Boston-based, the Cutout group includes bassist Nate McBride, trombonist Jeb Bishop and drummer Luther Gray, who collectively and singly have played with everyone from Taylor Ho Bynum to Ken Vandermark. Pianist Pandelis Karayorgis was born in Greece and saxophonist Jorrit Dijkstra in Holland. However both have taught at the post-secondary level and played in Massachusetts for decades, making them un-hyphenated American for everyone but Donald Trump. Born in Russia, pianist Simon Nabatov spent a few years in New York after emigrating, but has now firmly ensconced in Köln. Visiting the US last year he organized this quintet featuring a cross section of experienced improvisers. Saxophonist/clarinetist Chris Speed, drummer Tom Rainey, trumpeter Herb Robertson and bassist John Hébert have worked with many sound explorers including Tim Berne, Ingrid Laubrock and Gerry Hemingway and a couple have been featured on earlier Nabatov discs.
Every musician contributes at least one composition to the six medleys that make up Cutout. Considering the exuberance that suffuses the disc, it’s clear that everyone was happy to play. For the same reason it’s difficult to choose among the tracks since each operates on the same high level. The suite consisting of the pianist’s “Shadow”, the trombonist’s “Bird Call” and the bassist’s “Chickadee” for instance is a well-orchestrated polyphonic romp. Starting with the hard touch of, and additional accents from, Karayorgis, rolling glissandi usher in Bishop’s tongue stretching variations and ruffs from Gray. Directed piano comping backs Dijkstra’s alto saxophone slurs that blend with trombone tones into a forward-moving narrative. Eventually drum thumps, brass slides and keyboard undulations reach a folksy expansion arching around McBride’s woody string slaps. Meanwhile McBride’s title track is Bluesy, blowsy and bottom-based with echoing bass stops letting the pianist vamp in and out of the theme. Karayorgis’ pacing turns bumpy in order to properly complement Bishop’s plunger work and Dijkstra’s bites and bent notes, with the multiphonic intensity, are eventually put aside for dynamic and speedy glissandi and thickened low-pitched clips from both double bass and piano.
Overall the quintet can project sounds that could be played at a house party as well a recital hall, with jerky melodies directed by Bishop’s gutbucket smears highlighted as much as tender expositions depend on Karayorgis’ chromatic cross tones. The most representative track unites Dijkstra’s “Chainsaw Pedicure” and Bishop’s “Tenet”. After intense piano repetitions replicate motor-driven sways, antithetical movement comes from Bishop’s tailgate slurs and Dijkstra’s gentle soprano saxophone flutters that are almost violin-like. Following a piano vamp to a climatic outburst, the section concludes in-and-out of time with understated honks and slurs.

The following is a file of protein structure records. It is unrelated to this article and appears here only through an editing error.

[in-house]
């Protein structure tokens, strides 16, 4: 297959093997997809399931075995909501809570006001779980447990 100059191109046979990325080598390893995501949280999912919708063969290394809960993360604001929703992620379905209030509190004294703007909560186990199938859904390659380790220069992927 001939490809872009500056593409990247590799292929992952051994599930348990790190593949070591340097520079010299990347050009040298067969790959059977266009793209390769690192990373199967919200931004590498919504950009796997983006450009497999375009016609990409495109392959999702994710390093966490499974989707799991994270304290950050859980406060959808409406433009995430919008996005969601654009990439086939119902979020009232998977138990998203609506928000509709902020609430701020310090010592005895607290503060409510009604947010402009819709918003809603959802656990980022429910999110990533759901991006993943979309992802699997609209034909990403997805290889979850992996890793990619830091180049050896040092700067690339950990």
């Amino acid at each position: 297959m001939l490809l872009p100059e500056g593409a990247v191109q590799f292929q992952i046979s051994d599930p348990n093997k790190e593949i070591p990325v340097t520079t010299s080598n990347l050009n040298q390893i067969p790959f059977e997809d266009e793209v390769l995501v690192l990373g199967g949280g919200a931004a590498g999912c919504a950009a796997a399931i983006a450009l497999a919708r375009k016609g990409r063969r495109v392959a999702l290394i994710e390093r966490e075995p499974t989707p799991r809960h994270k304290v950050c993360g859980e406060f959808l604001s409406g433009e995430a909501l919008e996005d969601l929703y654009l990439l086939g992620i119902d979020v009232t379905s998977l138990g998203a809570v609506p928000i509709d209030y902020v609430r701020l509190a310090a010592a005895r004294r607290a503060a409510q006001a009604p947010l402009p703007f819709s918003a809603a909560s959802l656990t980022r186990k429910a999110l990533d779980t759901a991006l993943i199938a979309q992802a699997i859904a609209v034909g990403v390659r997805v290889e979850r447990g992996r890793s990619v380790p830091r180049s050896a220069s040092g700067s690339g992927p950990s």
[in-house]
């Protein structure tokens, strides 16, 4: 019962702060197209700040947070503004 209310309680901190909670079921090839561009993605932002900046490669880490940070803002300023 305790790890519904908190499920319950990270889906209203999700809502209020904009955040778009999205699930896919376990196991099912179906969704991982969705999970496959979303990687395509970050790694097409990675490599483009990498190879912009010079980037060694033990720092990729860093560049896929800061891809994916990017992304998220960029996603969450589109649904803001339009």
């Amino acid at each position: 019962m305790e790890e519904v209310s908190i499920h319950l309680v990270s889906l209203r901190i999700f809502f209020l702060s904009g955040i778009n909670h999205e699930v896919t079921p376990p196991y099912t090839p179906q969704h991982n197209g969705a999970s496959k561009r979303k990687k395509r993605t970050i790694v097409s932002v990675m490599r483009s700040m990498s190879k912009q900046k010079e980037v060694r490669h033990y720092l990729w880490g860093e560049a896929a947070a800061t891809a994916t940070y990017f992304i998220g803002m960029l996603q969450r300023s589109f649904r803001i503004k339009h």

... these compositions are performed with a maximum of élan ... .
Ken Waxman, Jazz Word, October 2020 Link
Sei tracce per dieci temi complessivi, quattro di Pandelis Karayorgis, greco, due di Nate McBride, americano di Chicago, e Jeb Bishop, lui di Raleigh, North Carolina, e uno a testa di Jorrit Dijkstra, olandese, e Luther Gray, di New Orleans, compongono questo bell'album, ricco, solido, a tratti persino rutilante, in cui i due fiati si danno battaglia indomiti e attorno a loro macinano piano, basso e batteria.
Non si pensi con questo che di trovarsi di fronte a un'incisione meramente "ginnica," di quelle che ingolfano fin troppo diffusamente l'attuale discografia jazzistica, perché qui c'è musica ottimamente costruita, oltre che suonata, però, appunto, con un corporalità, una pienezza, indiscutibili.
Magari non si va troppo per il sottile, ma non c'è mai neppure occasione o tempo per annoiarsi, benché i momenti di riflessione e ripiegamento non manchino (per esempio in Tenet, di Bishop, che chiude la terza traccia del disco, ma anche altrove), oasi quasi agognate entro un itinerario collettivo (come la firma stessa dell'album, rigorosamente "democratica") che privilegia il canto aperto, l'interscambio fitto, la rigogliosità. Che alla fine non generano peraltro saturazione, quanto piuttosto sano appagamento. Senza troppi problemi ma con la certezza di esser stati spettatori di una performance a cinque voci di sicuro spessore, defaticante (per noi, comodamente seduti in poltrona) e liberatoria.
Alberto Bazzurro, All About Jazz, August 26, 2020, link
Na zawartość “Cutout” składają się bardzo żywiołowe i zróżnicowane improwizacje, które powstały na bazie różnych technik aranżacyjnych. To doskonale słychać i trudno się tymi wszystkimi pomysłami na raz nasycić. Niełatwo jest też je ogarnąć nawet przy kolejnych odsłuchach. Być może po prostu nie warto układać sobie tej muzyki w głowie. Z pewnością jest intrygująca i nietuzinkowa. Na tyle nieoczywista, że często zmierza w zaskakujących kierunkach i jest wypadkową wpływów europejskiego i amerykańskiego jazzu.
Ogromne wrażenie robią tu na mnie wszyscy muzycy. Chciałbym jednak szczególnie wyróżnić puzonistę Jeba Bishopa, którego słuchacze jazzu znają m.in. ze współpracy z Alexandrem von Schlippenbachem, Kenem Vandermarkiem czy Robem Mazurkiem. Mniej znany jest grecki pianista Pandelis Karayorgis, który grał np. z saksofonistą Guilermo Gregorio. Warto jednak odnotować, że na ten rok zapowiadana jest jego płyta z basistą Damonem Smithem i perkusistą Erikiem Rosenthalem. A zostanie wydana przez Fundację Słuchaj! Czekam zatem na kolejne projekty. I wracam do słuchania “Cutout”, bo za szybko się kończy.
Piotr Wojdat, Jazzarium.pl, 2020 (link)